Sistine Chapel serves as setting for historic papal vote

(CBS News) ROME - The cardinals have not set a date for the upcoming papal election. But on Tuesday, the Sistine Chapel was closed to visitors to get it ready.

It is the most beautiful polling station in the world for the world's most secret vote.

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But before the Sistine Chapel is used to elect the next pope, it must undergo a transformation.

Tourists who pour in to gaze at Michelangelo's famous ceiling are banned.

Chairs and long tables are added for the 115 voting cardinals who will elect the new pope.

Retired Cardinal James Stafford of Baltimore took part in the last conclave in 2005. "I was overwhelmed with the profound history that is everywhere present to us," he said, "the creation of the human race above us."

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To keep the "princes of the church" from modern temptations, cell phones and computers are forbidden. The frescoes are swept for bugging devices. A false floor is installed to cover electronic jamming equipment.

On the wall Michelangelo's "Last Judgment" looms as cardinals place their vote in urns in front of the painting.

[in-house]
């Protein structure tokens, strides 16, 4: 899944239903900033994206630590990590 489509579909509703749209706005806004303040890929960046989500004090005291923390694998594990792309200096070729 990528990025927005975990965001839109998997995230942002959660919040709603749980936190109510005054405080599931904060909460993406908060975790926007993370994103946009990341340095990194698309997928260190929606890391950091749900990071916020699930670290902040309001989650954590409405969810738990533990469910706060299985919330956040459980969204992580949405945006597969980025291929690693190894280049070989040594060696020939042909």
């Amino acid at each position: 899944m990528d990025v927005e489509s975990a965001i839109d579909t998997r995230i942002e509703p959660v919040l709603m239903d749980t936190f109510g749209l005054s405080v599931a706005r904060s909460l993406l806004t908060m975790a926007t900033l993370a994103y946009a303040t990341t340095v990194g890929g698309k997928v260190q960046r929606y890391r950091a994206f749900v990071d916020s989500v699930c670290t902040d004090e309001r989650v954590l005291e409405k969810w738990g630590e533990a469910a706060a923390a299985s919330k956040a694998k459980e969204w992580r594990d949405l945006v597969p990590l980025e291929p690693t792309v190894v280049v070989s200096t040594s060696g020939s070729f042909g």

The new pope must be elected by a two-thirds majority. A special stove is used to burn the ballots after each vote. If there's no winner, a chemical is added to produce black smoke. White smoke signals that a pope has been chosen.

In the early days, cardinals slept in the chapel in makeshift huts, which sparked some unholy rivalry, according to Vatican art expert Arnold Nesselrath.

"Everybody had his little hut and there was even competition," he said, "because three times in a row the cardinal was elected slept underneath the handing over to the keys to Peter."

Watch Cardinal Francis George of Chicago talk to "CBS This Morning" about what qualities the conference will be looking for in the next pope:

After he's elected, the new pope goes to what is called "The Room of Tears" to be dressed for his first appearance, often a deeply emotional moment.

"For example Pope Pius X as Cardinal Sarto wept in 1903," said Stafford. Asked if they're weeping from joy or fear or penitence, he replied: "Basically tears of fear. Unworthiness. It's too much."

The Sistine's glorious artwork serves as a reminder of just how challenging the job will be.